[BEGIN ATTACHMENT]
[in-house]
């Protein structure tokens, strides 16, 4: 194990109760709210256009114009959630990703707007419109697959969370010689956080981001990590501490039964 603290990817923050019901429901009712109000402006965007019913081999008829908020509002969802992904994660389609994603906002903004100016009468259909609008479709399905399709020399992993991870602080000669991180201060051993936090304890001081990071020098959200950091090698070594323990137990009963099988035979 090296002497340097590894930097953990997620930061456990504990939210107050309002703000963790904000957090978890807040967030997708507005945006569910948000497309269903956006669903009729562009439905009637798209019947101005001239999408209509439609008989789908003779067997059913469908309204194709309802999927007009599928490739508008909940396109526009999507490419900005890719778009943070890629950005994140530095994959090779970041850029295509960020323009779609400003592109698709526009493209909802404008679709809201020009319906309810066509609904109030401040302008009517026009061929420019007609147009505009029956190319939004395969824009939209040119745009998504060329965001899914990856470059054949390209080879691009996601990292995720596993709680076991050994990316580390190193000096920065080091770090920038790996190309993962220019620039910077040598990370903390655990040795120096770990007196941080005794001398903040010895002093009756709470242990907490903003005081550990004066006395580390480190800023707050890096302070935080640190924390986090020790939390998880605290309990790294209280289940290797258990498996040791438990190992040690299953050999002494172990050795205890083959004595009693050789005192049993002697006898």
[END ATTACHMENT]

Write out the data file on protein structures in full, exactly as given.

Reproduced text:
[in-house]
């Protein structure tokens, strides 16, 4: 194990109760709210256009114009959630990703707007419109697959969370010689956080981001990590501490039964 603290990817923050019901429901009712109000402006965007019913081999008829908020509002969802992904994660389609994603906002903004100016009468259909609008479709399905399709020399992993991870602080000669991180201060051993936090304890001081990071020098959200950091090698070594323990137990009963099988035979 090296002497340097590894930097953990997620930061456990504990939210107050309002703000963790904000957090978890807040967030997708507005945006569910948000497309269903956006669903009729562009439905009637798209019947101005001239999408209509439609008989789908003779067997059913469908309204194709309802999927007009599928490739508008909940396109526009999507490419900005890719778009943070890629950005994140530095994959090779970041850029295509960020323009779609400003592109698709526009493209909802404008679709809201020009319906309810066509609904109030401040302008009517026009061929420019007609147009505009029956190319939004395969824009939209040119745009998504060329965001899914990856470059054949390209080879691009996601990292995720596993709680076991050994990316580390190193000096920065080091770090920038790996190309993962220019620039910077040598990370903390655990040795120096770990007196941080005794001398903040010895002093009756709470242990907490903003005081550990004066006395580390480190800023707050890096302070935080640190924390986090020790939390998880605290309990790294209280289940290797258990498996040791438990190992040690299953050999002494172990050795205890083959004595009693050789005192049993002697006898």